Tuesday, 27 November 2012
WET WEATHER SURVEY SEEKS SHORT TERM HELP FOR FARMERS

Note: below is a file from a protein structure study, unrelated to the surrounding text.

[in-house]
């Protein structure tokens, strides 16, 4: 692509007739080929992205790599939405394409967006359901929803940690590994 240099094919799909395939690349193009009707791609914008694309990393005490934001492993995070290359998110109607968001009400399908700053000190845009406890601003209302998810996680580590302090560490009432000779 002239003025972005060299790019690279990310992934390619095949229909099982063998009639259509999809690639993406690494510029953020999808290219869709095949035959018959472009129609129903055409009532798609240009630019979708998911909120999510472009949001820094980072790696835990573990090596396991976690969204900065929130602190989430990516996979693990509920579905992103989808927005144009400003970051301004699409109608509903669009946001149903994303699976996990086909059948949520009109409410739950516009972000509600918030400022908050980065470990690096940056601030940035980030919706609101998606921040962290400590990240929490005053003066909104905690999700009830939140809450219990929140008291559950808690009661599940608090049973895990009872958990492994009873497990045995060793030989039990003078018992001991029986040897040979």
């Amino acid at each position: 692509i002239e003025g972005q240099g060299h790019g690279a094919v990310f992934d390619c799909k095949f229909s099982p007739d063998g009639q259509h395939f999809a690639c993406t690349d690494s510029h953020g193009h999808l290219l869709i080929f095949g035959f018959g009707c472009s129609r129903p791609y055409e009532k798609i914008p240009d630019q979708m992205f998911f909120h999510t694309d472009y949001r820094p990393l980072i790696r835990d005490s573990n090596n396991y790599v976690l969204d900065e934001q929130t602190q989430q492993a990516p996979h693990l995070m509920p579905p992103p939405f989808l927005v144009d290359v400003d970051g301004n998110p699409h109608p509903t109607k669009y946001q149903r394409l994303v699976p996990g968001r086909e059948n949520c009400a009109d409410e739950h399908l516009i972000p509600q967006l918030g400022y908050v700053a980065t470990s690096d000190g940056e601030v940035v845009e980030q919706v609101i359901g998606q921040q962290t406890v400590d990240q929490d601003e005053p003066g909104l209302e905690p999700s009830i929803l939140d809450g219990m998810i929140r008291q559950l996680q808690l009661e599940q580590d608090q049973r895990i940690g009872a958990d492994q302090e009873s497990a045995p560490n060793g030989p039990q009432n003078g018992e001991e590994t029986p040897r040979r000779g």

Long term resilience also needed for changing climate Scottish farmers are seeking short-term assistance from Scottish Government and the banking sector to cope with this year’s record rainfall and disastrous harvest according to responses to NFU Scotland’s wet weather survey. However, longer-term measures that would leave Scottish farmers more resilient to the changing climate in the years ahead are also required. In an unprecedented level of response, more than 450 Scottish farmers have completed the Union’s survey in less than 10 days. The results were revealed by NFU Scotland President Nigel Miller at AgriScot, a major farming event taking place at Ingliston near Edinburgh today (21 November) where Mr Miller shared a platform with Scotland’s Cabinet Secretary for Rural Affairs, Richard Lochhead. Speaking at AgriScot, Mr Miller said: “The unprecedented response to the survey simply highlights how awful a year 2012 has been for many Scottish farmers. It has also teased out the sort of assistance that would make a difference to those Scottish farming businesses struggling through the current winter and facing an uncertain spring. “Half of those who responded have already needed extra cash for their businesses and expect to have to take extra steps to improve their cash flow by the spring. For them, affordable access to credit and the waiving of arrangement fees were deemed to be useful or very useful to their businesses. We will pick that up with the Scottish clearing banks when we meet in private this afternoon. “With cashflow being such a concern for so many businesses, guarantees from the Scottish Government around the prompt payment of key support schemes – the Single Farm Payment in December and Less Favoured Areas support in March – would give important reassurances. Scotland has a good track record in achieving this. “However, we would like the Scottish Government to go further and specifically help those businesses who unfortunately may see their payments delayed into the New Year because they have been subject to inspection or query on their claim. Given the exceptional circumstances, we believe there is merit in Scottish Government directing additional resources to help settle the claims of those businesses facing delays as soon as possible. “Given the importance of support, virtually all farmers remain fearful of inspections and the impact that failure could have on their support payments. However, the toll that the rain has left on ground conditions means that it would be appropriate to grant an amnesty from weather-related cross compliance issues. This is something that nine out of ten respondents would appreciate. “To assist recovery in the short term, there was almost unanimous backing for any available Scottish Government assistance to be targeted at making drainage repairs and improvements and for reseeding, so that badly damaged pastures can be reinstated. “In the future, farmers believe long term resilience to volatile weather can be built into our farming systems by ensuring that rural development funding supports items such as land reinstatement, drainage, reseeding, upgrading gateways, crop storage and slurry storage. We hope to pick up with Scottish Government how such items can be incorporated into the next rural development plan. “What the survey has also done is clarify just how difficult 2012 has been. For those with crops, the relentless rain endured over many months have hammered crop yields and quality, driven significant costs into harvesting, left many crops still standing in the fields and winter seed in the shed unsown. “Using our survey results as a snapshot across the whole Scottish arable sector, one in five growers still have more than 10 percent of their cereals, maize or potatoes to harvest and a staggering one in ten arable respondents still had 50 percent or more of their cereals and maize in the field. “Half the growers who responded to the survey have failed to get all their winter crops planted and will have to carry that seed through to next autumn. “On livestock units, the issues have been early housing of stock, variable forage quality, higher feed costs and being forced to sell animals earlier than intended due to lack of feed. Two-thirds of respondents have had to buy more bedding and fodder than they had budgeted for and three-quarters of livestock keepers housed their stock earlier than normal. “All-in-all 2012 has been a desperately difficult and trying year for Scottish farmers. This survey shows that their is scope to provide short term assistance to get over this difficult period but also the opportunity longer-term to leave Scottish food and farming better placed to cope with such variable weather patterns."